Cell lines are often misidentified and cross-contaminated

The Authentication of cell lines used in scientific research is of obvious importance.

Cross-contamination and misidentification of mammalian cell cultures is widespread - an estimated 15–20% of the cells used in medical research are affected [1].

However, surveys have shown that less than half of researchers regularly verify the identities of their cell lines.
In addition to wasted time and money, inconsistent or non-reproducible findings, quality decrease and retraction of publications, a potential for health consequences also exists in misidentified cell lines.

Cell lines from major repositories such as American Type Culture Collection (ATCC) or European Collection of Cell Cultures (ECACC) are now authenticated on distribution.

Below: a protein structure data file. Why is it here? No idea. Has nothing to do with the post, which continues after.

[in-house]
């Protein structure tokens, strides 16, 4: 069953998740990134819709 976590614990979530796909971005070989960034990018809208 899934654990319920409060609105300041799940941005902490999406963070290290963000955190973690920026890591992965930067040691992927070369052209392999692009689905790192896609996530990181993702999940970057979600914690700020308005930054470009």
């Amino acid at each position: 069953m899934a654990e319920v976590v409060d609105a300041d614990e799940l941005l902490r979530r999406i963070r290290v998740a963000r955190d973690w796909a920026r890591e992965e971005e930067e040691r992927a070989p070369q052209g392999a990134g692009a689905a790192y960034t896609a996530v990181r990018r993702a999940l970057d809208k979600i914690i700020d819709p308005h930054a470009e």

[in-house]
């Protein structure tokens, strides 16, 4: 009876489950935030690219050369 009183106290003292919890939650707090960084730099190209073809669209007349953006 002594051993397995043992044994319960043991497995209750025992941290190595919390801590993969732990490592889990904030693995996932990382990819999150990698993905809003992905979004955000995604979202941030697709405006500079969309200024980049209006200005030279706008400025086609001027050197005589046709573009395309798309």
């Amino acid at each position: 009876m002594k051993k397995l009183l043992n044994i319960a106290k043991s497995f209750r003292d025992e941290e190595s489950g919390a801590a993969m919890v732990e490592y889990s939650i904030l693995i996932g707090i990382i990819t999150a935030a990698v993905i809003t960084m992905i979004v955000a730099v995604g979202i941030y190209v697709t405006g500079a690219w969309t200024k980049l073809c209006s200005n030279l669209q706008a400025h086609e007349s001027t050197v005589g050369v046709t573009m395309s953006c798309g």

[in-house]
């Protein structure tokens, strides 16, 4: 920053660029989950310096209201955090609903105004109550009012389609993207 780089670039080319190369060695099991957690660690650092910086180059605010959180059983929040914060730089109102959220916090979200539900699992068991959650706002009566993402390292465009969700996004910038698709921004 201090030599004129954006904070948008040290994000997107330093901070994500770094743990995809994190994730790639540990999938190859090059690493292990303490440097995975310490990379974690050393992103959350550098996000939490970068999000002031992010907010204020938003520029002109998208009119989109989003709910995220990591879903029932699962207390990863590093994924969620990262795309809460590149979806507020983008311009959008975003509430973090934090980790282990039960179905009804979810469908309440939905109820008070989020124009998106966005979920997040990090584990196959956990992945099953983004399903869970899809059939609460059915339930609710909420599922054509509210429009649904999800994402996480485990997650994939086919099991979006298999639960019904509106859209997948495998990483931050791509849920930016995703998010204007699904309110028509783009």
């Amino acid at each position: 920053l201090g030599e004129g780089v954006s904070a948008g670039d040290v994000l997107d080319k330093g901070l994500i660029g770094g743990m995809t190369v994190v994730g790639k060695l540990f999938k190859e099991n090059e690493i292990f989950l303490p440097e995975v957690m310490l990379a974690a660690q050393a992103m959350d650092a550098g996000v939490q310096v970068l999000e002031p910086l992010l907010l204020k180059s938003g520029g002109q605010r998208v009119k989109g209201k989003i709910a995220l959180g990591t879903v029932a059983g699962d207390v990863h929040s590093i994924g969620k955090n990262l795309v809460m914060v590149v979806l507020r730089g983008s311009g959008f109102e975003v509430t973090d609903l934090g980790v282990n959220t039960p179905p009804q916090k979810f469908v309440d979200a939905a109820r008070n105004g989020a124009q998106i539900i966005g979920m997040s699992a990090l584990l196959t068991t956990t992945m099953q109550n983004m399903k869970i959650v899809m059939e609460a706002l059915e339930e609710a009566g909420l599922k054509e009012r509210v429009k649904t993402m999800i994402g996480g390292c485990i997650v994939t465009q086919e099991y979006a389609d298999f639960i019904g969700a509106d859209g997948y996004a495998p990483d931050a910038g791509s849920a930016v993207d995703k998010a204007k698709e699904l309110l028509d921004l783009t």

Recently, high-impact journals like Clinical Cancer Research or Nature require information on the authentication of any cell line used in a study prior to reviewing a submitted paper.

In addition, The National Institute of Health, U.S.A., issued a notice discussing the need for cell authentication for studies proposed in grant applications implying that cell line authentication will become a prerequisite for funding in the future.  

  

 

 


 [1]  Science 16 February 2007: Vol. 315 no. 5814 pp. 928-931